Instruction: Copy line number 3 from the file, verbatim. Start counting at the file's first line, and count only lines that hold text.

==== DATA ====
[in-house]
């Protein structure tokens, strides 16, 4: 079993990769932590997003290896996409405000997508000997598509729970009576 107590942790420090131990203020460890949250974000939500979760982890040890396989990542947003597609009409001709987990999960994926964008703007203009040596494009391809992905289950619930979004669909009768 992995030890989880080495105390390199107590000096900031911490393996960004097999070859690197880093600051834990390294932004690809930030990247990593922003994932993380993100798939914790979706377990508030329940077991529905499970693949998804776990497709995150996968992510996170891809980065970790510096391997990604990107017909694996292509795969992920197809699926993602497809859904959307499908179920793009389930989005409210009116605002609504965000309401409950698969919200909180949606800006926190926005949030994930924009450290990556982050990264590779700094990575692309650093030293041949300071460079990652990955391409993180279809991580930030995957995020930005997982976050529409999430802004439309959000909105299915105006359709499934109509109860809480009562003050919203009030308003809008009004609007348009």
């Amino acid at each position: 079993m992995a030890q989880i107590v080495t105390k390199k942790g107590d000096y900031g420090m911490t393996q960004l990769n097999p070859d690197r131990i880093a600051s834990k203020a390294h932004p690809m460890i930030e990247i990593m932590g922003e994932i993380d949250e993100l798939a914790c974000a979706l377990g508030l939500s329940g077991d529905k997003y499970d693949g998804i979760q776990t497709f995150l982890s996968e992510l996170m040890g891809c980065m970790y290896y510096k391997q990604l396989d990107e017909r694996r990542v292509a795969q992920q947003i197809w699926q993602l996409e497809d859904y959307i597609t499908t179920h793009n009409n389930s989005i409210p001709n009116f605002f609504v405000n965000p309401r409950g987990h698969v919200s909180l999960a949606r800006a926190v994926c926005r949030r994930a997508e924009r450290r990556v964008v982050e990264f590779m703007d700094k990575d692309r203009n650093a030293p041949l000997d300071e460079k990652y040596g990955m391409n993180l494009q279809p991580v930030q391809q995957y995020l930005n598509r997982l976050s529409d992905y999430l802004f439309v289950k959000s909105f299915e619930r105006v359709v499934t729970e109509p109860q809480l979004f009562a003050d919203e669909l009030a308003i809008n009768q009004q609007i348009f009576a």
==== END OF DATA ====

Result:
């Amino acid at each position: 079993m992995a030890q989880i107590v080495t105390k390199k942790g107590d000096y900031g420090m911490t393996q960004l990769n097999p070859d690197r131990i880093a600051s834990k203020a390294h932004p690809m460890i930030e990247i990593m932590g922003e994932i993380d949250e993100l798939a914790c974000a979706l377990g508030l939500s329940g077991d529905k997003y499970d693949g998804i979760q776990t497709f995150l982890s996968e992510l996170m040890g891809c980065m970790y290896y510096k391997q990604l396989d990107e017909r694996r990542v292509a795969q992920q947003i197809w699926q993602l996409e497809d859904y959307i597609t499908t179920h793009n009409n389930s989005i409210p001709n009116f605002f609504v405000n965000p309401r409950g987990h698969v919200s909180l999960a949606r800006a926190v994926c926005r949030r994930a997508e924009r450290r990556v964008v982050e990264f590779m703007d700094k990575d692309r203009n650093a030293p041949l000997d300071e460079k990652y040596g990955m391409n993180l494009q279809p991580v930030q391809q995957y995020l930005n598509r997982l976050s529409d992905y999430l802004f439309v289950k959000s909105f299915e619930r105006v359709v499934t729970e109509p109860q809480l979004f009562a003050d919203e669909l009030a308003i809008n009768q009004q609007i348009f009576a």